I would like to articulate some reservations about Catarina's campaign against male genital alteration (recall also her earlier post). My reservations are second-order and do not concern any judgment about her normative position (I am pulled in different directions).
First, I am an analytic egalitarian (and you should be, too!) For me this consists of three core commitments:
- [A] This includes the philosophical/economist-expert
- [B] Even if  is not quite literally true, (nearly) all people consider themselves to be (at least as) equal when it matters to them.
- Philosophers/experts can't keep themselves (their incentives/their roles, etc) out of the model/proposal. In practice this means that we can't simply assume that philosophers are disinterested truth-seekers in the context of policy.
- Philosophers/experts shouldn't promote policies where the down-side risks of implementation are (primarily) shifted onto less fortunate others.
- Philosophers/experts should make an effort to educate policy and opinion-makers to counter-arguments to the policies they advocate.
In practice, of course, considerable and controversial contextual judgment is required in evaluating the suitability and content of these norms (which may involve a weighing of conflicting interests, etc). Okay, with that out of the way, let me turn to Catarina's campaign.
The moral campaigns on behalf of children are connected to a second set of campaigns that exhibit a more general awareness that we have obligations to those (animals) who cannot press their own moral and political claims. I believe there is increased moral concern for animal welfare and growing disgust at the food-processing industries. (This is often connected with a desire for seeing more ecologically responsible ways of farming or "slower" ways of living.) In practice, however, our political focus is rather selective. In many European countries we are seeing (successful) attempts at rather robust legislation to banish religiously inspired slaughter techniques (as practiced by Muslims and Jews) while continuing massive public subsidies for modern industrial animal farming; even the enforcement (of rather modest) animal welfare standards remains uneven. The needs of industry are not far from the policy-maker's minds, after all.
A third, related set of campaigns are the embrace of a robust, public secularism. In many European countries this can mean increased resistance to still widespread, historical privileges of once-national Churches. In America this issue becomes prominent in the teaching of creationism in schools. In practice this family of campaigns involves a growing intolerance for expressions of religious faith in public buildings (of the sort familiar to Americans of court cases involving displays of the ten commandments, public prayer, etc) as well as public displays of religiosity, which shades from state neutrality to state hostility toward religion, especially Muslim religion in the aftermath of 9/11 and the ongoing so-called "war on terror." This has coincided with the increased attention (in Europe) to ethnic tensions surrounding Muslim immigrant populations (of which young males are a disproportionate number of the unemployed and petty criminals) and larger society. The evolving understanding of the French conception of Laïcité is a significant marker for the rest of Europe (and parts of Canada).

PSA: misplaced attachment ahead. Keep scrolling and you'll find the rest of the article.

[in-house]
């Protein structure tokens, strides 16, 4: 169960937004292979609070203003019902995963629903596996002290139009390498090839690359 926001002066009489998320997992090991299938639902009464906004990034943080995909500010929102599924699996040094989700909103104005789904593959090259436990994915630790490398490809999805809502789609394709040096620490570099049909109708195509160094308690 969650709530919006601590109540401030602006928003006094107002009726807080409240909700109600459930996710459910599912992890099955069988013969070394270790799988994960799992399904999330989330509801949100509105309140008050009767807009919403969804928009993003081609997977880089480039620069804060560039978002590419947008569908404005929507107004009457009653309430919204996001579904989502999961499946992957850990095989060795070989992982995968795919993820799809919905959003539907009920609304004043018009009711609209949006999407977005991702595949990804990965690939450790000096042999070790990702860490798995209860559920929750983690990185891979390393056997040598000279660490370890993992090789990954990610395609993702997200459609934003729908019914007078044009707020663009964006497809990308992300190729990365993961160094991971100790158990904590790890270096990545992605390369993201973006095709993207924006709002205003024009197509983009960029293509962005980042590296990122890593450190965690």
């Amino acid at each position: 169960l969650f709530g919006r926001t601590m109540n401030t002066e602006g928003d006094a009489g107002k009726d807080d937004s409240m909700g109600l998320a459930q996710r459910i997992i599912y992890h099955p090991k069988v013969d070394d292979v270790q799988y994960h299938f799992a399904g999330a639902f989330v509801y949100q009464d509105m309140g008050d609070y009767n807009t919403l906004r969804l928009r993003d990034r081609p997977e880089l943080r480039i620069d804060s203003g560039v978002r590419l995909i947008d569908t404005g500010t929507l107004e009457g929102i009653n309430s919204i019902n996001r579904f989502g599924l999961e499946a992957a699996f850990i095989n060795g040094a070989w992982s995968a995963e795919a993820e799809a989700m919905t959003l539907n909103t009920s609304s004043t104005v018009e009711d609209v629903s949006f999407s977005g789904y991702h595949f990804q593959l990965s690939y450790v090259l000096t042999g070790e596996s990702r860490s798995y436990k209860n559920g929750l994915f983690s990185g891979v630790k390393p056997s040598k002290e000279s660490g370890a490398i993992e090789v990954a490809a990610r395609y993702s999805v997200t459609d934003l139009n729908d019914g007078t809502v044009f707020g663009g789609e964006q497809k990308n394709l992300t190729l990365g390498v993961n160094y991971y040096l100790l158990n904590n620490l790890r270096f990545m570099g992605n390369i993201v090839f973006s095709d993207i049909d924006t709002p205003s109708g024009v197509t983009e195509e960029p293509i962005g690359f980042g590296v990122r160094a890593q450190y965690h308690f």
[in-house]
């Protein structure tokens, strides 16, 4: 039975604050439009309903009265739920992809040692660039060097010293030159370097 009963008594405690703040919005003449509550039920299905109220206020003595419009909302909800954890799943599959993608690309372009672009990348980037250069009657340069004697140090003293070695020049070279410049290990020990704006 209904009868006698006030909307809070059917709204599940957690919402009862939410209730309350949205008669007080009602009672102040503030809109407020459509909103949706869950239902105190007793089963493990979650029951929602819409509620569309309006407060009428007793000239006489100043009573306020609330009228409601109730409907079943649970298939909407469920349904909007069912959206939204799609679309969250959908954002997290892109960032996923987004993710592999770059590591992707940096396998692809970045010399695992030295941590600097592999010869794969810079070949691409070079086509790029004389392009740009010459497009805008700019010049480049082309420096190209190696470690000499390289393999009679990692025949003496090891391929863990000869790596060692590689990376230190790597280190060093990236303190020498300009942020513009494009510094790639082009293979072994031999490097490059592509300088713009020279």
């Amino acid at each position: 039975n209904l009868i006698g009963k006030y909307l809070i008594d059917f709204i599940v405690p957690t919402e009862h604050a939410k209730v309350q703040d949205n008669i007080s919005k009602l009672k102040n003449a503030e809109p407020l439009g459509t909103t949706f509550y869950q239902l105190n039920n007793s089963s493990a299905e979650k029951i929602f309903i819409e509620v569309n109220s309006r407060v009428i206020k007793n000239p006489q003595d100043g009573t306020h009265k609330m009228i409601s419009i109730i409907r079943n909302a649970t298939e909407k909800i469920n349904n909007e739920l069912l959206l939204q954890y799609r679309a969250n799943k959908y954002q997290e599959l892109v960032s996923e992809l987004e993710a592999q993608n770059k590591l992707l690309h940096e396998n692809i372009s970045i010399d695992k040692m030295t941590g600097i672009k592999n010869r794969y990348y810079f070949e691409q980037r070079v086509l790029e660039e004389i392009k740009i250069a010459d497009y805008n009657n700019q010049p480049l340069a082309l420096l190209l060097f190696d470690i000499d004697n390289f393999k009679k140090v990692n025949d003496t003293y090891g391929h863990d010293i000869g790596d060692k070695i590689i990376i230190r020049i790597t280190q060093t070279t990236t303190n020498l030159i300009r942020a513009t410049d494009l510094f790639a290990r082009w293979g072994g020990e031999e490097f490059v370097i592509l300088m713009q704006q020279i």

Of course, there are many, many more such, ongoing campaigns that intersect with public policy (e.g., increased focus on climate change, other human rights, anti-torture campaigns, etc). My ambivalence about Catarina's campaign against male genital alteration has to be understood in light of the interaction of the three mentioned larger sets of campaigns. For, *in Europe* her campaign falls afoul of the injunction that philosophers/experts shouldn't promote policies where the down-side risks of implementation are (primarily) shifted onto less fortunate others. For, again in Europe, all three campaigns have in common that moral experts advocate a public policy that systematically impacts the quality of life of less powerful minorities (that often have access to fewer educational, economic, and political opportunities [the European Welfare state is increasingly exclusively, benefiting elderly indigenous populations]) while causing either negligible discomfort among the majorities or letting them off the hook entirely. This is so even if the most charismatic and articulate spokespeople of such moral campaigns have no anti-Muslim animus. (I am less sanguine about the motives involved in the political popularity of such campaigns.)
Now, to be sure, to the best of my knowledge, Catarina is only pursuing her campaign in English and not in the local Dutch media (or related public policy areas). (It also seems that her views on male genital alteration precede her move to Europe.) So, there is an important sense in which she does not violate analytic egalitarian injunctions (assuming she would accept these).
Can the analytic egalitarian never challenge the norms of cultural/religious/politically less powerful minorities? No, all I am claiming is that before and while we do so, we do not promote rather selective moral and political application of our moral compasses.
Of course, non analytic egalitarians may not be moved by any of these concerns. They are comfortable in their moral knowledge. For them even extremely, selective moral improvements are still moral improvements. But I fear such views (promoted by some neo-Government House Utilitarians, say) become hard to distinguish from the religious zealots they claim to oppose.